Cal-BRAIN kickstarts California efforts to map the brain

The California budget signed by Gov. Jerry Brown on June 20 creates a statewide research grants program called Cal-BRAIN, an initiative led by UC San Diego. With an initial allocation of $2 million, Cal-BRAIN – short for California Blueprint for Research to Advance Innovations in Neuroscience – is a state complement to the federal BRAIN Initiative announced by President Barack Obama in April of 2013. It aims to "accelerate the development of brain mapping techniques, including the development of new technologies."

UC San Diego played a significant role in the national initiative and will now lead the state effort to revolutionize our understanding of the brain and the diagnosis and treatment of brain disorders of all kinds. By improving our ability to see what goes on in the brain in much greater detail and at a much faster timescale, we aim to make discoveries around autism, Alzheimer's, PTSD and other behavioral health issues and injuries that affect everyone from our children to our homeless veterans.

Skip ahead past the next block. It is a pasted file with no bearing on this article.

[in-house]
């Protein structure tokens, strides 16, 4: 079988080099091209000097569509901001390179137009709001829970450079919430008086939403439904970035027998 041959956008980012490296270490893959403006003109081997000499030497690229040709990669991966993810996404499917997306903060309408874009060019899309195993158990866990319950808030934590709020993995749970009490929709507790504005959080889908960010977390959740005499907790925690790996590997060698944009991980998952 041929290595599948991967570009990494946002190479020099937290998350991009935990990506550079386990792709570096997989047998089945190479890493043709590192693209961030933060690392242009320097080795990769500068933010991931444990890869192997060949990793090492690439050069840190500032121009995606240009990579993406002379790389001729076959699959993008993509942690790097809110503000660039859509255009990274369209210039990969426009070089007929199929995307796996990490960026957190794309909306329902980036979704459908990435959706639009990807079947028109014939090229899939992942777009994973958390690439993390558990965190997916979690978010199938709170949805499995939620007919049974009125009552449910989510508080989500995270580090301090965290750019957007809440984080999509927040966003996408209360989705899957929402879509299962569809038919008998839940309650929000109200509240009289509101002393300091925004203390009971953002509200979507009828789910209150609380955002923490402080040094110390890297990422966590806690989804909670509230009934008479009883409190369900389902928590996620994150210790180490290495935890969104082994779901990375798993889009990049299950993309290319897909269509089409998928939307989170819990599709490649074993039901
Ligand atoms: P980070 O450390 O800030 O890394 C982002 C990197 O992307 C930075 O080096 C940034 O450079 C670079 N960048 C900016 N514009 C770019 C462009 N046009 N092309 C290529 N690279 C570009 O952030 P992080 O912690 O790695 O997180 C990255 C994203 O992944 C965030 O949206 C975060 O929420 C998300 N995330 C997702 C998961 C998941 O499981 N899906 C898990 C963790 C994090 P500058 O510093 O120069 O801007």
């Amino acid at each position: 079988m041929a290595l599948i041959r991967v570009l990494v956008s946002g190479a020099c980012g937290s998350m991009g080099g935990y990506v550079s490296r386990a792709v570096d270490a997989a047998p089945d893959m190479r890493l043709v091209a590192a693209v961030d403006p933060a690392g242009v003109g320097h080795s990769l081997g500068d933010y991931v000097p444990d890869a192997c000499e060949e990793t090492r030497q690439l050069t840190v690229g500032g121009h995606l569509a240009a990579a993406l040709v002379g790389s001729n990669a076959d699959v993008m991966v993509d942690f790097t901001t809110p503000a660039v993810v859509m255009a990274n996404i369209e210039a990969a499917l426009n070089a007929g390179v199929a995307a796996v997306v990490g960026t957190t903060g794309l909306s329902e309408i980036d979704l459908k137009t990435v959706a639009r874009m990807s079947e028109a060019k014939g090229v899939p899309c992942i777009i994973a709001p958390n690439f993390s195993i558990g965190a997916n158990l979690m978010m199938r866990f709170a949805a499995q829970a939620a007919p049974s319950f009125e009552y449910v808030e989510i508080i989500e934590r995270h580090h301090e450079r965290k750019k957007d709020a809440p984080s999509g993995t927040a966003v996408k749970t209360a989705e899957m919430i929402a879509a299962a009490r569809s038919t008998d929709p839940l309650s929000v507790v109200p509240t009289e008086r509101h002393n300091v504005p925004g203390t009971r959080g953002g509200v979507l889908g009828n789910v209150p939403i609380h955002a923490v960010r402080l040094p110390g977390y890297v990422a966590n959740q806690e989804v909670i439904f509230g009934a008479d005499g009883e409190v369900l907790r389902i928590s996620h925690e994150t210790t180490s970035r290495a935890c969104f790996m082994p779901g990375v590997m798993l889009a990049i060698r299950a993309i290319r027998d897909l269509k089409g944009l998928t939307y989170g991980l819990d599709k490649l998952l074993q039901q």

In this leadership role, UC San Diego will guide the collaboration among the UC campuses and is currently discussing a significant financial investment of non-state, university resources in Cal-BRAIN.

Ralph Greenspan, director of UC San Diego's Center for Brain Activity Mapping, established at the university in May of 2013, is coauthor with Paul Alivisatos, director of the Lawrence Berkeley National Laboratory, of a proposal to the University of California Office of the President and to the state legislature that served as a blueprint for the bill just signed into law.

The proposal calls for organizational hubs in southern and northern California, at UC San Diego and Berkeley Lab, to coordinate research activities, facilitate communication and seek additional funds from private and industry partners.